As Entourage began its final season, Vince is living the sober life, graduating from rehab with cavalier insouciance, and is eager to write and direct. Johnny seems on the verge of third-tier stardom as the lead voice in a new cartoon series. Juicy subplots abound: Andrew Dice Clay, playing himself as Johnny’s co-star, doesn’t shy away from his former-super-star-comedian status. Scott Caan is back to push his pectorals around as E’s management partner, and Rex Lee’s Lloyd is trying to sign Modern Family producer Steve Levitan.
Best of all, Ari is fighting impressively to save his marriage. Jeremy Piven’s rage and fear as Ari have rarely meshed so fluently, and the show has frequently cast smaller roles beautifully, never more so than with Perrey Reeves as the brittle Mrs. Ari and Lee as Ari’s tortured assistant-turned-agent Lloyd.
Entourage has long provided the opportunity for celebrities to make themselves look like jerks in order for us to say, “Well, he’s certainly an unpretentious good sport, isn’t he?” (The Larry Sanders Show — Piven’s undergraduate school for stardom — was the series that raised this strategy to an art.) In the season premiere, Johnny Galecki was happy to appear snappish, horny, and anxious to jump-start a movie career. If I were his agent, I’d be telling him to thank his lucky stars he’s still got a Big Bang Theory paycheck, but ego-stroking, percentage-extracting agents aren’t in the business of being brutally frank, are they?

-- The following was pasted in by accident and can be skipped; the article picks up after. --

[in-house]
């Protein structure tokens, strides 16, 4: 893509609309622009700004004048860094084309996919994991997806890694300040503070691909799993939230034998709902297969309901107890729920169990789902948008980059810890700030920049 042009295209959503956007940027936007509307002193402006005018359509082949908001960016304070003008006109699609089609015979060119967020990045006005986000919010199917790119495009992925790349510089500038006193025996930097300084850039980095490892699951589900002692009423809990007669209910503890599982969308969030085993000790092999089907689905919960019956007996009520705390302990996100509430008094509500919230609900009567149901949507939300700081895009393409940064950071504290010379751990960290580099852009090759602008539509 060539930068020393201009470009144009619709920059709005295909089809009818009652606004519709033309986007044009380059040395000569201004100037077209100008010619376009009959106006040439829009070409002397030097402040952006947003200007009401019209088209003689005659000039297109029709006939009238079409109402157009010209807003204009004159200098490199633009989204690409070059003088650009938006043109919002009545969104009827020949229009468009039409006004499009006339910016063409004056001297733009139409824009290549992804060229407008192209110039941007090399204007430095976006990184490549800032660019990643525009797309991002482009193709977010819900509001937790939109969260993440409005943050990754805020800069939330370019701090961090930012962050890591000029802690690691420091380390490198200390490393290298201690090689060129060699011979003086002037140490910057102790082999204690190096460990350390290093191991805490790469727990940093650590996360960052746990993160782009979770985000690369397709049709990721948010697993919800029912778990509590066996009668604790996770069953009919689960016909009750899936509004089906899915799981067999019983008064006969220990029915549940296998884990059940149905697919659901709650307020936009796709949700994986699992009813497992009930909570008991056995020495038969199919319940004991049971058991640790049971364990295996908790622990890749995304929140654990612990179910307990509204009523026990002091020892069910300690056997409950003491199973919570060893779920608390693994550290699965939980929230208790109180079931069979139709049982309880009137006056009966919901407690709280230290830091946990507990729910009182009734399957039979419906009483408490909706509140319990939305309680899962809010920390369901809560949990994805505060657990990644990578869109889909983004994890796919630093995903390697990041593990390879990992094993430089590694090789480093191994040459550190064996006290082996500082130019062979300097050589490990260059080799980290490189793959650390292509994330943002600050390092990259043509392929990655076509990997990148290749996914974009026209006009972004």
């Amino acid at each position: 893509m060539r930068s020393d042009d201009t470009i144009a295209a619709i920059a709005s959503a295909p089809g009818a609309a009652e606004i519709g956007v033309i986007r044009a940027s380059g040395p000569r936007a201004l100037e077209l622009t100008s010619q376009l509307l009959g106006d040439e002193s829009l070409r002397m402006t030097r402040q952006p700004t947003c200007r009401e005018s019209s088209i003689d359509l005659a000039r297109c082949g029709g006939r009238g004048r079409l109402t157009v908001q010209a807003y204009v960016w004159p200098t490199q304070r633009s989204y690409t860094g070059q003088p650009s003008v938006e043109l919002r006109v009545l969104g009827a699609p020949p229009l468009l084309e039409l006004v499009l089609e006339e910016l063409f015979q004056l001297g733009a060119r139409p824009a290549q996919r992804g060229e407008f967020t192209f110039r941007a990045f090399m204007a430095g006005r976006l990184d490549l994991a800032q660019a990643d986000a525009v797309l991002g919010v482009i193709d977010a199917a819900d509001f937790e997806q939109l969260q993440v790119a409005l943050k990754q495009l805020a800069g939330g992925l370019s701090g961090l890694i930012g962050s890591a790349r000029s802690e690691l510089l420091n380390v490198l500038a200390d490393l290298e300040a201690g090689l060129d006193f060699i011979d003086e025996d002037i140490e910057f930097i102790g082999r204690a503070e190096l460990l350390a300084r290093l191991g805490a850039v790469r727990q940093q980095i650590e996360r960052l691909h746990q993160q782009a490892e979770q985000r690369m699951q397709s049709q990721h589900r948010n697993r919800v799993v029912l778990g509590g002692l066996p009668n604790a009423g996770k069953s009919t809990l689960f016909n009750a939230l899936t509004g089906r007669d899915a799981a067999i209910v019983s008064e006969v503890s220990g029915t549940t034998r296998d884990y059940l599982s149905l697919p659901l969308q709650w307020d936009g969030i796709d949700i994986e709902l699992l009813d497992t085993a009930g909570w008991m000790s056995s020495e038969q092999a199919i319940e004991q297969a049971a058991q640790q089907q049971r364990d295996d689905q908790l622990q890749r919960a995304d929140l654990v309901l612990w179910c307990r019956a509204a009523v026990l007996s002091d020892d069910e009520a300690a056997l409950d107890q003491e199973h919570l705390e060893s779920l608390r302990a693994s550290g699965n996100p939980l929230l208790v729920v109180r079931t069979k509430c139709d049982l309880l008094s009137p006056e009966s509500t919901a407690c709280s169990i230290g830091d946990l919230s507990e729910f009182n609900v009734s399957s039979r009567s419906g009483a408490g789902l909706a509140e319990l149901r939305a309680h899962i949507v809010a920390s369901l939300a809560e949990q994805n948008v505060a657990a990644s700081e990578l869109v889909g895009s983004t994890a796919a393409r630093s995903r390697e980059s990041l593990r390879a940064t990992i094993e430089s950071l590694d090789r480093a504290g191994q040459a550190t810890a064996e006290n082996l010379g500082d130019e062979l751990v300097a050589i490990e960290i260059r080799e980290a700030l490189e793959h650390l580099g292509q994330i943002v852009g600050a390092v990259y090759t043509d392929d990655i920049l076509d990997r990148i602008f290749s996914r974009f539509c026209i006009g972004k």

The series has certainly had its ups and downs – for me, the sixth-season Enzo Ferrari movie project and Eric commencing what now looks like a perpetual pining for Sloan was a bit of a slow trudge. But the new, final season finds just about everyone pulling himself together to close it out for a final hurrah. For me, the glib casualness of
Adam Adrian Grenier’s Vince and the pained wincing of Kevin Connolly’s Eric (the character has begun to resemble an ulcer in jeans), always lays bare the barren center of the Entourage universe. It’s only when these two of forced into action by Kevin Dillon’s Johnny and Jerry Ferrera’s Turtle, or by a project dangled by Ari, that they’re brought to something close to life.
Entourage scrupulously avoids trying teaching us lessons about greed-head ambition; amorality is the watchword of the series. If anything, its flaw has been its throbbing sentimentality about the bonds of bro-ship and the Tinseltown tao of being laid-back. Still, the episode this week moved along with a sleekness that nearly matched Turtle’s slimmed-down frame. The producers have engineered a way to get the boys all together under the same roof once again, so that they can act out their final fantasies of perpetual adolescence in the fleshpots of Hollywood for the vicarious pleasure of their fans. The way they bounce off and exploit each other is, paradoxically, the heart and soul of the show: sponging off Vince long ago became interchangeable with loyalty.
Next week’s episode features fewer of the ridiculous nods to Vince’s easy-peasy sobriety, and Ari will make scorching remarks about Mad Men that will burn Matthew Weiner’s ears. And more Andrew Dice Clay — which I mean, believe it or not, as a good thing.